at Yahoo this morning. Haven't seen either of the movies, and wouldn't in a theater. Wait for the DVDs, maybe.
Kevin Bacon Talks of Pain of Playing a Pedophile
By Mike Davidson
CANNES, France (Reuters) - As a father of two children, Hollywood star Kevin Bacon (news) said he found it agonizing to play a pedophile in the searing drama "The Woodsman."
Now he is dragging those memories up again to promote the uncompromising film at the Cannes film festival (news - web sites).
"Sometimes it was very unpleasant," he said of his role as a pedophile released from prison back into his home town where he moves into an apartment opposite a primary school, meets a young girl in the park and then has to struggle with all his old demons.
"It's unpleasant frankly talking about it now," he told Reuters Television. "I had finished the film and obviously put some distance between myself and it. When you get back into the promotion, you have to start to think about it."
He said of the demanding role: "I didn't think it was going to be a walk in the park. I knew it wouldn't be the most fun."
Bacon revels in the sheer variety of acting from roles in "Footloose" and "Diner" back in the Eighties to "Apollo 13" and "JFK" in the Nineties.
"But I find myself drawn time and time again to darker material and intense things maybe because I want to challenge myself as an actor," he said.
Bacon came to Cannes last year with the Clint Eastwood (news) movie "Mystic River" which told the tale of an abused child scarred forever.
"The problem of sex offences and the problem of child abuse is really, really widespread and certainly widespread in the United States and widespread everywhere," he said.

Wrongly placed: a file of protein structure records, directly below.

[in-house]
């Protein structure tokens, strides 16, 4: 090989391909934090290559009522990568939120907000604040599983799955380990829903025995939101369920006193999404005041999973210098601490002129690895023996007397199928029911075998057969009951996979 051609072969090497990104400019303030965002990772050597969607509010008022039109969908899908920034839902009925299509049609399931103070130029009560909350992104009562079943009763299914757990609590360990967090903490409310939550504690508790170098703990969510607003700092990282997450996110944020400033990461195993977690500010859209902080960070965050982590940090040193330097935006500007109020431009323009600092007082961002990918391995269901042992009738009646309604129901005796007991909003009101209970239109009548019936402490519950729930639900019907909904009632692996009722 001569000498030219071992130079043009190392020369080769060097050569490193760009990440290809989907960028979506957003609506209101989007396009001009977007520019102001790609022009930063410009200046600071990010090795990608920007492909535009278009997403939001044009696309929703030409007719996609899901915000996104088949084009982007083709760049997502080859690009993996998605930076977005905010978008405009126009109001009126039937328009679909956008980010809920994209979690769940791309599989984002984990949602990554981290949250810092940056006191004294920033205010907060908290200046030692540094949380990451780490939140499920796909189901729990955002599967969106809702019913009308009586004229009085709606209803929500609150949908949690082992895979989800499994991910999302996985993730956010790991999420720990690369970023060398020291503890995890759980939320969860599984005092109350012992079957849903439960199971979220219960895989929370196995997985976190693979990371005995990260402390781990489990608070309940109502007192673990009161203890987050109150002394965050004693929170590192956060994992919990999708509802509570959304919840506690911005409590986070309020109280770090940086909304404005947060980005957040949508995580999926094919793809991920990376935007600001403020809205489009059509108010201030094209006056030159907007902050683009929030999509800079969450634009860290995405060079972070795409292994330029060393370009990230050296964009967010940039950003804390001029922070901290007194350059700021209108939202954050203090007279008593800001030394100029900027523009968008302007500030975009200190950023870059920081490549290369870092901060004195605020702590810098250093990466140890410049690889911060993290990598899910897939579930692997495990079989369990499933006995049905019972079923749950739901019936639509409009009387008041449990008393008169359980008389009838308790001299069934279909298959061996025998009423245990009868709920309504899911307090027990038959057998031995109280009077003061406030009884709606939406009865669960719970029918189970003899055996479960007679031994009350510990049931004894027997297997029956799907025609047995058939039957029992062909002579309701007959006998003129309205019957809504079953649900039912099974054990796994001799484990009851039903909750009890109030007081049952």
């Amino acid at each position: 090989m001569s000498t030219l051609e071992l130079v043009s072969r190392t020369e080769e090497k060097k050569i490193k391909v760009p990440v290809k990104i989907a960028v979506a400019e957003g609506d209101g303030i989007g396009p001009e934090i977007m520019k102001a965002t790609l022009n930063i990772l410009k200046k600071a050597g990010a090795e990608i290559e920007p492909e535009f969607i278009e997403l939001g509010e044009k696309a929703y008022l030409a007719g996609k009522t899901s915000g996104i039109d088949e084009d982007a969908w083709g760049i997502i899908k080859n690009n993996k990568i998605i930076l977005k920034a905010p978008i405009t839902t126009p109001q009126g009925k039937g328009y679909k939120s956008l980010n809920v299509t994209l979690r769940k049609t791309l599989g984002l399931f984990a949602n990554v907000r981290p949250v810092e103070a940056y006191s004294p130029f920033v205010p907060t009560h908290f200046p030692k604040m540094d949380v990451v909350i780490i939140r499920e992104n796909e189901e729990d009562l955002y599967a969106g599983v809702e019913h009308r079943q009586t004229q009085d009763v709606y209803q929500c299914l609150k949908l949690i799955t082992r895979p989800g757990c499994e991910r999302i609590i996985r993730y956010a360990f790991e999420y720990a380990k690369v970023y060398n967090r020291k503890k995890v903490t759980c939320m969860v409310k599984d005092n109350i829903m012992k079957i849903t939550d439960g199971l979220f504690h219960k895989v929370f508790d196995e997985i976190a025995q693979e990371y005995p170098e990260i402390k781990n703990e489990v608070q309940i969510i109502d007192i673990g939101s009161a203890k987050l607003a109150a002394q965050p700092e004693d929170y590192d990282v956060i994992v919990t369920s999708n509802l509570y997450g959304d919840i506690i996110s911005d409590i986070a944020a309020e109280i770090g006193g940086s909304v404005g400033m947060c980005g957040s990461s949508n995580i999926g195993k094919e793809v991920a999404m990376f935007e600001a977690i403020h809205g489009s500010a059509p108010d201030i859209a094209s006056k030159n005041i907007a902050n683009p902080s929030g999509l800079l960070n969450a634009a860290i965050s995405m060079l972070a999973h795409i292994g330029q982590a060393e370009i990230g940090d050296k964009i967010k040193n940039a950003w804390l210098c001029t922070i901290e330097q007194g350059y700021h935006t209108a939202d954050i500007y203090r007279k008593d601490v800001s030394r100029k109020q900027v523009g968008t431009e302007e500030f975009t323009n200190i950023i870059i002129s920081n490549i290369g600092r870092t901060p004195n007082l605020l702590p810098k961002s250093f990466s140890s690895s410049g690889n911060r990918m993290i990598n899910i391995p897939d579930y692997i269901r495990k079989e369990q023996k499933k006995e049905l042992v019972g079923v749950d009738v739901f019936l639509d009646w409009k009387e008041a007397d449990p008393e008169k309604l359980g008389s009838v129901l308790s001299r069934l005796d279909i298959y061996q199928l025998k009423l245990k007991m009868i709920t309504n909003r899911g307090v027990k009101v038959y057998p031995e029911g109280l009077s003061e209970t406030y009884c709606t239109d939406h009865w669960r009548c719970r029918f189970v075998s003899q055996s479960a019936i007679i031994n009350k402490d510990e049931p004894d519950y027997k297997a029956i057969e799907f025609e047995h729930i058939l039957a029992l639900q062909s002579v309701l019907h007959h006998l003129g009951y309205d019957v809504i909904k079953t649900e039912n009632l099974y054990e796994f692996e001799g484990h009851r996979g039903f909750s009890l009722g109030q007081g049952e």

"Pretending you don't have an issue because of the shame that is associated with that is never going to help. It really is about shame."
What scares Bacon is the sheer ordinariness of the pedophile.
"The character in 'The Woodsman' is a real person," he said. "You cannot spot them in a crowd. They could be in your neighborhood. They could be on the bus, they could be in your church, they could be working in your schools.
"This is a much more chilling reality to me than the idea that they are monsters."
Bacon says he does not do his job to be a star. "I try not think too much about Hollywood per se. I am trying to go from part to part, role to role, making my own rules.
"I am 45 years old, I feel I am still able to make a living and I can start to define myself by what standards I set, not by some idea people say a Hollywood actor is supposed to be. To me, career planning is a bit of an oxymoron."